The president of the United States, Joe Biden, will propose on Wednesday to invest some 2 billion dollars in infrastructure with the aim of generating jobs and launching a plan that he wants to become the emblem of his administration.
The first phase of the “Build Back Better” program, which he will present in a speech in Pittsburgh, Pennsylvania, will detail those investments planned for eight years.
The plan includes allocating 620,000 million dollars to the transport sector to modernize more than 32,000 km of roads and highways.
Biden, considered by his predecessor Donald Trump as lacking in strong ideas and guidelines, wants this plan to be one of the marks of his term, which began on January 20.
The president “thinks his role is to offer a bold perspective on how we can invest in our country, our communities, our workers,” said his spokesperson, Jen Psaki.
Investments would be particularly financed by an increase in corporate tax, which would go from 21% to 28%.
According to the White House, after that increase, the rate would remain at its lowest level since World War II; Except for the years when Trump’s tax reform, approved in 2017, was in force.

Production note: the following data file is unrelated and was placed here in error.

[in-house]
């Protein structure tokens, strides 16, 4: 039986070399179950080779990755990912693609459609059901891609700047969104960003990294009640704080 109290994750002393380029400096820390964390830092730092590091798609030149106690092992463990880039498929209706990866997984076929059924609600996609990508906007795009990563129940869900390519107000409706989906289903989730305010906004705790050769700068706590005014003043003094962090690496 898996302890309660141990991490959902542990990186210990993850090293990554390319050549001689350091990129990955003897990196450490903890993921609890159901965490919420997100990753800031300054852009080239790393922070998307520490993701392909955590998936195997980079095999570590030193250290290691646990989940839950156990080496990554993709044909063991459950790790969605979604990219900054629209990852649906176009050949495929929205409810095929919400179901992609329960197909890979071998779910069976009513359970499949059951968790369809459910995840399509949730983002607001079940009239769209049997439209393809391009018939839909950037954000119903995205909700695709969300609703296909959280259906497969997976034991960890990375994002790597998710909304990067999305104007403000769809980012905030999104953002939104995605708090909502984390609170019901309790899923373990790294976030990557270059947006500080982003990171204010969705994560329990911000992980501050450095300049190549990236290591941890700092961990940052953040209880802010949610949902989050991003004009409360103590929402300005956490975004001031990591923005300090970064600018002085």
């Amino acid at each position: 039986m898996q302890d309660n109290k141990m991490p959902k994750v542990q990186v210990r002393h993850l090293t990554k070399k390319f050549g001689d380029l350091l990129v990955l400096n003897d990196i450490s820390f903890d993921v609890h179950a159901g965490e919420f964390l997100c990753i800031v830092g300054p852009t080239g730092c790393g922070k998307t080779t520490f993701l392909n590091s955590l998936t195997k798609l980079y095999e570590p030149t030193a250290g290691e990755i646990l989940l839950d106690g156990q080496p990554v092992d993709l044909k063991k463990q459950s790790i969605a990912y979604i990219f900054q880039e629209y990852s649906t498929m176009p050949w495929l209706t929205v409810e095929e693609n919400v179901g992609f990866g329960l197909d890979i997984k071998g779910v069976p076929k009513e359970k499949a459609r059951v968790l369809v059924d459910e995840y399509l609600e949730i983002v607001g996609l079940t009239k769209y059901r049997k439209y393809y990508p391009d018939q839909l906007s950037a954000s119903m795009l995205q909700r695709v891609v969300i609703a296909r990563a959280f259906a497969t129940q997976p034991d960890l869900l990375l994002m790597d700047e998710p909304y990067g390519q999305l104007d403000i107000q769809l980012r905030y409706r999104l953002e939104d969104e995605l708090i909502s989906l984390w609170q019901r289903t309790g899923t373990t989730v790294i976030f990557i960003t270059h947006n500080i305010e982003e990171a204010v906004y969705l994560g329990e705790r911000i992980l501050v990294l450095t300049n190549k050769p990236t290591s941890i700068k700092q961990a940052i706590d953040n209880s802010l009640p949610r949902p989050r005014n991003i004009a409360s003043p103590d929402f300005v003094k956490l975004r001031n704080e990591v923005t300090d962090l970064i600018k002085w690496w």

The new legislative offensive comes shortly after Congress approved a $ 1.9 trillion plan to repair the damage caused by the Covid-19 pandemic in the economy.
This Wednesday’s speech will be the starting point of a battle in Congress that is predicted as harsh as it is uncertain.
The Democratic majority is very tight and tough negotiations are expected.
The next few months will test the negotiating skills of Biden, a former senator called the “Old Lion” of politics by Barack Obama, of whom he was vice president in his two terms.
– “Urgency to act” –
“The president wants to clearly show that he has a plan and that he is open to discussion,” said a senior White House official.
“But it will not make commitments under the urgency to act” and the need to be ambitious to “reimagine” a “new American economy,” he added.
The plan considers expanding “the revolution of electric cars” with, for example, the switch to electric buses of 20% of those destined for school transport.
It also considers building infrastructures that are more resistant to the evolutions linked to climate change.
Repairing or building roads, bridges, railways, ports and airports is an idea that speaks volumes to Americans in general, since much of the country’s infrastructure dates back to the 1950s and its deterioration is unquestionable.
But beyond the hackneyed phrase “Democrats and Republicans can agree on this issue,” reaching consensus will not be easy.
Trump and Obama, the two predecessors of Biden, also said similar phrases about possible agreements and made big promises in this area, which ended up being a dead letter.
Transportation Secretary Pete Buttigieg, who will be at the forefront of the plan, believes that this time the stars will get aligned.
“We have an extraordinary opportunity to win the support of the two parties to think big and to show boldness in infrastructure,” Buttigieg said.
“It is not necessary to explain to Americans that we must work on infrastructure and the reality is that the climate dimension cannot be separated” from this challenge, he said.
i / gr / gm / lda